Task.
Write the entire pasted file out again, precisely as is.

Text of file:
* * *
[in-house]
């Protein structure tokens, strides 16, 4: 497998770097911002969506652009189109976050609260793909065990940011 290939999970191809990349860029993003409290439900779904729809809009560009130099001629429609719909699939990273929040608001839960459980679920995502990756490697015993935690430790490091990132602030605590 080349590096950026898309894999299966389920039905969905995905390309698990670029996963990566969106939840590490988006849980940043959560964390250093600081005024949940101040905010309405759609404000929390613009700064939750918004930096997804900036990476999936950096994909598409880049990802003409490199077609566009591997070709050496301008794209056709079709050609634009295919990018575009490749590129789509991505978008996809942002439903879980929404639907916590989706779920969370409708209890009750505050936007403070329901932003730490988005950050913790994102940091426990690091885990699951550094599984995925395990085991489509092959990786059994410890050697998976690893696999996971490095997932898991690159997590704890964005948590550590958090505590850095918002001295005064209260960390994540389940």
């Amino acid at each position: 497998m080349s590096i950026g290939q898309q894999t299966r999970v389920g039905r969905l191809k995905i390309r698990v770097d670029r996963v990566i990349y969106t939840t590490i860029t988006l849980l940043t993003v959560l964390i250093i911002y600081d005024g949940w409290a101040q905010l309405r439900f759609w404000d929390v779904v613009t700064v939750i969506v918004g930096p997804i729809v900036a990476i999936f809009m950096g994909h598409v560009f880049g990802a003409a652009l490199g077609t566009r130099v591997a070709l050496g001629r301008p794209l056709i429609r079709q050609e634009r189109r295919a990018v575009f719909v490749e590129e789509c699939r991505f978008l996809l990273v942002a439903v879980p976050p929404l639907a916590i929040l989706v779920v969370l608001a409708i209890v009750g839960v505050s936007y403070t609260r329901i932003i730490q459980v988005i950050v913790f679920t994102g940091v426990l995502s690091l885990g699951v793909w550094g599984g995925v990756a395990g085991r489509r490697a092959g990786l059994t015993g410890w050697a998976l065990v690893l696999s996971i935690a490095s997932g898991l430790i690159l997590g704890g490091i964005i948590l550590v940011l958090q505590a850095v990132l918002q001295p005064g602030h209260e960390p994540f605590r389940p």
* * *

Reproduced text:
[in-house]
């Protein structure tokens, strides 16, 4: 497998770097911002969506652009189109976050609260793909065990940011 290939999970191809990349860029993003409290439900779904729809809009560009130099001629429609719909699939990273929040608001839960459980679920995502990756490697015993935690430790490091990132602030605590 080349590096950026898309894999299966389920039905969905995905390309698990670029996963990566969106939840590490988006849980940043959560964390250093600081005024949940101040905010309405759609404000929390613009700064939750918004930096997804900036990476999936950096994909598409880049990802003409490199077609566009591997070709050496301008794209056709079709050609634009295919990018575009490749590129789509991505978008996809942002439903879980929404639907916590989706779920969370409708209890009750505050936007403070329901932003730490988005950050913790994102940091426990690091885990699951550094599984995925395990085991489509092959990786059994410890050697998976690893696999996971490095997932898991690159997590704890964005948590550590958090505590850095918002001295005064209260960390994540389940």
């Amino acid at each position: 497998m080349s590096i950026g290939q898309q894999t299966r999970v389920g039905r969905l191809k995905i390309r698990v770097d670029r996963v990566i990349y969106t939840t590490i860029t988006l849980l940043t993003v959560l964390i250093i911002y600081d005024g949940w409290a101040q905010l309405r439900f759609w404000d929390v779904v613009t700064v939750i969506v918004g930096p997804i729809v900036a990476i999936f809009m950096g994909h598409v560009f880049g990802a003409a652009l490199g077609t566009r130099v591997a070709l050496g001629r301008p794209l056709i429609r079709q050609e634009r189109r295919a990018v575009f719909v490749e590129e789509c699939r991505f978008l996809l990273v942002a439903v879980p976050p929404l639907a916590i929040l989706v779920v969370l608001a409708i209890v009750g839960v505050s936007y403070t609260r329901i932003i730490q459980v988005i950050v913790f679920t994102g940091v426990l995502s690091l885990g699951v793909w550094g599984g995925v990756a395990g085991r489509r490697a092959g990786l059994t015993g410890w050697a998976l065990v690893l696999s996971i935690a490095s997932g898991l430790i690159l997590g704890g490091i964005i948590l550590v940011l958090q505590a850095v990132l918002q001295p005064g602030h209260e960390p994540f605590r389940p």